We build a story visually and in sectional parts so they can learn how great authors use a format to write their stories. Their final copy of their great beginning paragraph is written on a small index card. Students are instructed to write their great beginnings on their white boards first (they will use our same characters and theme as our class story but can make adaptations as they like to fit their styles and story ideas.)
Students will now peer edit their beginning paragraphs with various partners on a rotation basis that helps them to hear what their readers feel about their writing. This increases their knowledge of the changes they should make to improve their ideas in a non-threatening way. After the sharing I want them to apply their discussed ideas to their own writing to ensure they learn from the experiences and to show that my expectation is that it is mandatory to revise and we can always improve. This has the added benefit of building a classroom environment of equality and trust (W 5.5, SL 5.4, SL 5.3, RL 5.2).
1st meeting is an Editing Focus - They meet with their first partner with the focus pf peer editing each others writing for grammar, spelling and format errors using their Proofreading Marks Charts. They trade whiteboards and read each others writing. They trade back and offer peer tutoring advice and add details and make changes that are suggested. Breaking this down intro two sections of editing helps them to give and get better advice with each partner grouping by giving them a singular focus. It also improves their discussion skills in that this is taught early in the year (L 5.1, L 5.2, L 5.3).
2nd meeting is an Improving Focus - They do this with a second partner with the objective of getting a variety of reader's opinions on what details and descriptions could be added to help their writing become more interesting to their readers. They use the Peer Editing Review sheet to write down their comments and suggestions so that they have a paper source from which to revise their work. The review sheet is written with prompts for evidence and specific responses which helps them to give stronger examples of advice for their partners. This helps the giver to go deeper with their evaluation of the writing and the receiver to get more usable suggestions for improvement. They follow the same format as above and make then move back to their desks to apply the suggested changes.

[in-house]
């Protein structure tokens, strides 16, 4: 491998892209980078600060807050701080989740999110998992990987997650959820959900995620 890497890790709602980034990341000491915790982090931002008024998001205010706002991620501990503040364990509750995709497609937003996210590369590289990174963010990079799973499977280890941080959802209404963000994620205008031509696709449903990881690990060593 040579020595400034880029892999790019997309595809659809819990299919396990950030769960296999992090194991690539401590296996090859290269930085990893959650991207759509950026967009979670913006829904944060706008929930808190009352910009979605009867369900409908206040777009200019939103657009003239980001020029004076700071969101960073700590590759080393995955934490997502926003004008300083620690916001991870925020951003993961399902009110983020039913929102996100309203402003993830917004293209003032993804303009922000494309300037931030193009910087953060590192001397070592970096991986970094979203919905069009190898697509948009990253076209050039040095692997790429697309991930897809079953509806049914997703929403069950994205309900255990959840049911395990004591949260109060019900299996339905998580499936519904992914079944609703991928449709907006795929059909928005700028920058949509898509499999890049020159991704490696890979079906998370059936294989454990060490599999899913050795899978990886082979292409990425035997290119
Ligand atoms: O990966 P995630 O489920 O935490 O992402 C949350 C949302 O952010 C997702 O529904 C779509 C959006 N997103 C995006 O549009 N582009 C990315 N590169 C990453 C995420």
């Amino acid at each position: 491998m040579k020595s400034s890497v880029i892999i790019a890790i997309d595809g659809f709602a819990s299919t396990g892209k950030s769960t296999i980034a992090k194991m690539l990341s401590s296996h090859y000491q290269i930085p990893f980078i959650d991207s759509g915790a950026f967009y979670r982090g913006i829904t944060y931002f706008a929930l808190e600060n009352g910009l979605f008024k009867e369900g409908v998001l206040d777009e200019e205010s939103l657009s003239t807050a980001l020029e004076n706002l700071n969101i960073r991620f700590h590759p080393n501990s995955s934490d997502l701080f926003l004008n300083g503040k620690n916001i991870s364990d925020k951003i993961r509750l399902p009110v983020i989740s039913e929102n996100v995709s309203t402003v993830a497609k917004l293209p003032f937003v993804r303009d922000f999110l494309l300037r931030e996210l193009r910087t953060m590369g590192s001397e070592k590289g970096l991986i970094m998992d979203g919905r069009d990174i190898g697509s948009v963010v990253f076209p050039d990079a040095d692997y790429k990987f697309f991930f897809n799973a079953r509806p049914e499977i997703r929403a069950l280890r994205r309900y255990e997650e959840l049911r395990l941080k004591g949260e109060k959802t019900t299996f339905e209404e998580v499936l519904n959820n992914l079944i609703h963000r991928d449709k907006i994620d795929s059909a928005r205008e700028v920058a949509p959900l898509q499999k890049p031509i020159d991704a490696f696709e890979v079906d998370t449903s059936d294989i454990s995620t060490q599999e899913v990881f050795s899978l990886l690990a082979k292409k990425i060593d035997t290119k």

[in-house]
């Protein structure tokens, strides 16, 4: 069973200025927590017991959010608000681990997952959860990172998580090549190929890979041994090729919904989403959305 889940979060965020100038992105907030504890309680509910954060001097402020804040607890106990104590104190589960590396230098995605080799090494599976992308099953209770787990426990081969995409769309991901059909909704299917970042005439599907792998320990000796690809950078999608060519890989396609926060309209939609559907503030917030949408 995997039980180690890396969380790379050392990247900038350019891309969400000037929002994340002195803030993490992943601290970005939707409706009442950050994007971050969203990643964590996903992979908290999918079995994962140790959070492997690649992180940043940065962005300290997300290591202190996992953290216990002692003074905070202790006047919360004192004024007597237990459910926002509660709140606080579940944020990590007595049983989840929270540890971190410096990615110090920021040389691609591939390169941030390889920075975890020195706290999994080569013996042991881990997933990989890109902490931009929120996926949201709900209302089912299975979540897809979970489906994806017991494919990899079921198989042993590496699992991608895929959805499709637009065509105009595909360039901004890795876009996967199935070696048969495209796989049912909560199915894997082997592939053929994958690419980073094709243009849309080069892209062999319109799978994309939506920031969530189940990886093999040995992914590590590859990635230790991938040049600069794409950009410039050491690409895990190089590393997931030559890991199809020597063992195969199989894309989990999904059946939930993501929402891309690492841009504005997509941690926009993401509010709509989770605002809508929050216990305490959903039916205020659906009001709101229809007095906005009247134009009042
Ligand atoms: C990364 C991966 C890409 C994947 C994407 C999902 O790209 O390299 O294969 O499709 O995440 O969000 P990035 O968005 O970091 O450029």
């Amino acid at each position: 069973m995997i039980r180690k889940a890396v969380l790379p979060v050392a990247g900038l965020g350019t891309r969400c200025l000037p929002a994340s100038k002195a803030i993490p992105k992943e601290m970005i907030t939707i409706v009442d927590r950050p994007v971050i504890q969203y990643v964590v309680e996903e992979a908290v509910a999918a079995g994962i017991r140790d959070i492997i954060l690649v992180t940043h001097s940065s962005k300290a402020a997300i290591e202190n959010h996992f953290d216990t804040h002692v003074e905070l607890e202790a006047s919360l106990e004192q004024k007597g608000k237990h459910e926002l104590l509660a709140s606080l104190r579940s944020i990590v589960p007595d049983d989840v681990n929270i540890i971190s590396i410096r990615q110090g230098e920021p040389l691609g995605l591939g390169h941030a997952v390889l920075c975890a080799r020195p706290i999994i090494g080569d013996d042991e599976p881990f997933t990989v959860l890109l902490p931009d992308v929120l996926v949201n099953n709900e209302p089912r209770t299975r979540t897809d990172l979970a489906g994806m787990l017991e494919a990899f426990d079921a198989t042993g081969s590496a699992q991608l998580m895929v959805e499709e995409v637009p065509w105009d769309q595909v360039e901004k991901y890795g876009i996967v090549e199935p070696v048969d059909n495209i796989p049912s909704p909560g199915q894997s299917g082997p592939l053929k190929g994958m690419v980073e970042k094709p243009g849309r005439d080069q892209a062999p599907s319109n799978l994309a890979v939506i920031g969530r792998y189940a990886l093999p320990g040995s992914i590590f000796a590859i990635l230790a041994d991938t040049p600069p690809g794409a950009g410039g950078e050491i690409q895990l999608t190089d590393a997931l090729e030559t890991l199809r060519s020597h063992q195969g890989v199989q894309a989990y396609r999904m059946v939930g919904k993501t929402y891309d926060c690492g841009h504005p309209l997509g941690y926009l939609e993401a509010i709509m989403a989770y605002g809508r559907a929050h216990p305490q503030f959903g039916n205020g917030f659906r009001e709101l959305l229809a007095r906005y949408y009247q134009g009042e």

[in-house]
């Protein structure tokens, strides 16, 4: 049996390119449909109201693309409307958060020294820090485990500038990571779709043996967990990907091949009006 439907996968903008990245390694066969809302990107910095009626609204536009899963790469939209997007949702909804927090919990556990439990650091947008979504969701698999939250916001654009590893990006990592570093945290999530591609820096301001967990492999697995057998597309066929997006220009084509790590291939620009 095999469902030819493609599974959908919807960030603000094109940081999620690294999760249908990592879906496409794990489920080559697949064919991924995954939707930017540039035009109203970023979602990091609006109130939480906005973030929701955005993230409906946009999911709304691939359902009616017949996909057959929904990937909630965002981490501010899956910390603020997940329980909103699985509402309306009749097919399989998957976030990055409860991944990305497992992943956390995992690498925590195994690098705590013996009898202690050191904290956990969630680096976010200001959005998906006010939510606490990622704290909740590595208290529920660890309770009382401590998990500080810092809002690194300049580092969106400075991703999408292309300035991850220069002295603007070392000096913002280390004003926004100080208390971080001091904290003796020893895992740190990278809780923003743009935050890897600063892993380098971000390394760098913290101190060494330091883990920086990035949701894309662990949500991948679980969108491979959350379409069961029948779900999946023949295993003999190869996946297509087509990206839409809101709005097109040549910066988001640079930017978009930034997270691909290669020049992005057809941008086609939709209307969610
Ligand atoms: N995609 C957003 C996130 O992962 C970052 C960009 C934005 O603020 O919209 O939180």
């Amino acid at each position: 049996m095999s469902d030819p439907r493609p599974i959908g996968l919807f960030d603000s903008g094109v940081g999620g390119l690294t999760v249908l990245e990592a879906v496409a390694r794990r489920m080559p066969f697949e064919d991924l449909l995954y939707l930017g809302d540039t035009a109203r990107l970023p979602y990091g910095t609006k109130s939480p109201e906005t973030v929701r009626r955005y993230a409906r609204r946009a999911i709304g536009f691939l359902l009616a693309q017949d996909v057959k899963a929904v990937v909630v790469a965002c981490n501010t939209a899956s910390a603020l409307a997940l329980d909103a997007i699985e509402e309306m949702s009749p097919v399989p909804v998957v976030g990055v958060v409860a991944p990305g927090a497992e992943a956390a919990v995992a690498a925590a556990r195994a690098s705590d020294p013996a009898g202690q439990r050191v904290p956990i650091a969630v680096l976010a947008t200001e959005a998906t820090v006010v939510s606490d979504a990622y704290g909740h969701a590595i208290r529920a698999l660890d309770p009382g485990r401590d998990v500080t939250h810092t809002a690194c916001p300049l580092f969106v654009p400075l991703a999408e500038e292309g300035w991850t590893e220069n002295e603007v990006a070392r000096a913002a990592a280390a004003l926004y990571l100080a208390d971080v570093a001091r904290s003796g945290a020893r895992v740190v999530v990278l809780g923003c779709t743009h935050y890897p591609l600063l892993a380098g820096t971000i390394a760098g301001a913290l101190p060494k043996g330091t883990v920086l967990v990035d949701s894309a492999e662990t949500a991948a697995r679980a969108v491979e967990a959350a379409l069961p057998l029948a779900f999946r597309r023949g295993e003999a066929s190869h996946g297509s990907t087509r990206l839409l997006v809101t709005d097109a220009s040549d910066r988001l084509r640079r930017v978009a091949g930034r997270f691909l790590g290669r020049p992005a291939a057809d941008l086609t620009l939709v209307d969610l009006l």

When done with their final edit they write their final draft of their great beginning paragraph on the small index card to become the first section of their narrative story packets. (W 5.3a)
Early finishers continue to become peer tutors to others as individual peer tutors or as group leaders.
Sharing Our Writing
I call on volunteers to share and students in the audience offer suggestions and/ or compliments (SL 5.6, SL 5.1d, RL 5.2).
I collect their cards because I want to do my own review of those who I didn't get to in my circulation through the class. I also want to note students who struggle with spelling, grammar or content issues and add this to a master student needs list. All throughout this lesson I meet with students in a small writer's workshop format to help them improve on areas they struggle. The master list gives me a individualized plan for each student's writing. (I return these after I assess their abilities and needs) Those that struggled or need more editing meet in a small group with me after the next lesson (W 5.5)
I then read them a great opener from two books and ask them to make predictions on what the genre of stories are? and What were their key words that signaled this? I close by asking What is the purpose of a great beginning opener? I do this section to keep them focusing on the big idea of the lesson - that good writers write for their readers and to keep them open to the realization that the authors of the books in class follow the same format as they are learning. This gives them a connection to the books in class and a realization that they can become a good writer, too.